The grading process
The gradeomatic divides the grading process into three parts
- Create the exam, prepare the questions, add raw material for feedback, and upload students
- Evaluate student work and adjust the grade distribution
- Review student performance and release feedback to students
Of course, grading is a complex and organic process. So, you can generally jump around between the stages. There's no need to be tortured by a typo which you didn't notice until 5 exams in. It's easy to add additional items for assessment and feedback mid-grading when your students discover a novel way to misunderstand a concept.
While reviewing student work in the grading stage, you enter scores for each question and its subsidiary tasks. This automatically builds individualized feedback for each student. You may further customize each student's feedback by editing the compiled text on the fly.
Once you're finished grading, you use helpful statistics and visualizations of student performance make any necessary adjustments to the grade distribution
With two clicks you can email each student a unique link to their feedback. This link allows each student to securely view their grade and individual feedback along with detailed charts indicating how well they performed vis-a-vis their peers.
Once students have had enough time to review their feedback, you may remove access with another click. You may also print out the feedback and hand it back to students.
One last click exports your students' scores and grades to a spreadsheet. A quick copy and paste into your grade book, and you're ready for a celebratory beverage.
Create and edit exams
What exams are
An exam is the basic unit of organization. We called this an 'exam' but it could be a quiz, an assignment, a paper, or virtually any other activity for which you want to assess multiple students on the same criteria at approximately the same time.
An exam is identified by its name, and the year and term in which it is given. You associate a roster of students with each exam.
Every exam contains at least one question. Questions usually (implicitly or explicitly) contain several tasks which a student must complete in order to receive full credit for the question. These tasks are elements.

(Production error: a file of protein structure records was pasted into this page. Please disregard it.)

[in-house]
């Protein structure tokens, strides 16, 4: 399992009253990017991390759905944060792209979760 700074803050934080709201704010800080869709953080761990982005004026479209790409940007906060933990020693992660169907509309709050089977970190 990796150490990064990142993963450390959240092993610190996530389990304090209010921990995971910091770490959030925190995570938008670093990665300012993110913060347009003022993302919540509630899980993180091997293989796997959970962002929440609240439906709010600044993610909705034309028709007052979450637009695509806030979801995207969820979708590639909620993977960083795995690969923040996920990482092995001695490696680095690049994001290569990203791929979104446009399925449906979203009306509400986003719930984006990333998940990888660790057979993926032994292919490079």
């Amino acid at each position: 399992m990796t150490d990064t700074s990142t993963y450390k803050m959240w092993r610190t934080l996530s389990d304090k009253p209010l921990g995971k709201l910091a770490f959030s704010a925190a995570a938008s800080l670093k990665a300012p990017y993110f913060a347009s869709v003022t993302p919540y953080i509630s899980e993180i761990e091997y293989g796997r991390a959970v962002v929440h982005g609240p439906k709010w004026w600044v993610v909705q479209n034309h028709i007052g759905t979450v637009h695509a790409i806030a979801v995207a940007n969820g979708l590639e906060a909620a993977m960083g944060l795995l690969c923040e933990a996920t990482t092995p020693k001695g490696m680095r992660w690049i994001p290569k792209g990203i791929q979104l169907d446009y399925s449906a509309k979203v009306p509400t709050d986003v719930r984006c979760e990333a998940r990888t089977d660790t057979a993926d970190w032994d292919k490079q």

The following table summarizes the fields which comprise an exam. If a field is Required, you must enter a value in order to create the exam. If a field is Optional, you may choose to leave it blank. The Visible to Students column indicates whether the content of the field will be shown to your students.
|Field||Required||Visible to students|
Enter a short descriptive name in the
Exam Name box. This will be the name you see in various lists of your exams. It will also be displayed as part of the feedback your students see.
For our examples, we'll use a midterm for philosophy 101 about Descartes' famous skeptical argument from the beginning of the Meditations.
Thus let's name the exam: Phil101 midterm Descartes cogito
Use the dropdown menu to select the term in which you are giving the exam. The term is required.
Use the dropdown menu to select the year in which you are giving the exam. The year is required.
Once the name is filled in and the term and year are selected, click
to save the exam and move on to the next step.
Create a new exam from an existing exam
If you give the same or similar exams in multiple semesters, you can save virtually all of the setup time by cloning a past exam.
The cloning process duplicates all the questions, elements, and feedback from the parent exam. It does not duplicate the parent exam's roster, student scores, or any individualized feedback.
The newly created exam will be named 'Clone of ' followed by the original exam's name. Click
Edit to use the exam edit page to rename and update the term and year.
Create and edit questions
What questions are
Every exam has at least one question. Again, the system is designed to be extremely flexible. 'Questions' are really just whatever items a student's grade depends upon.
For example, if you were using the gradeomatic to grade long form essays, you could have 'questions' like Organization or Grammar in addition to the prompt and set the point values accordingly. See alternative uses of questions for an example.
The following table summarizes the fields that comprise a question. If a field is Required, you must enter a value in order to create the question. If a field is Optional, you may choose to leave it blank. The Visible to Students column indicates whether the content of the field will be shown to your students.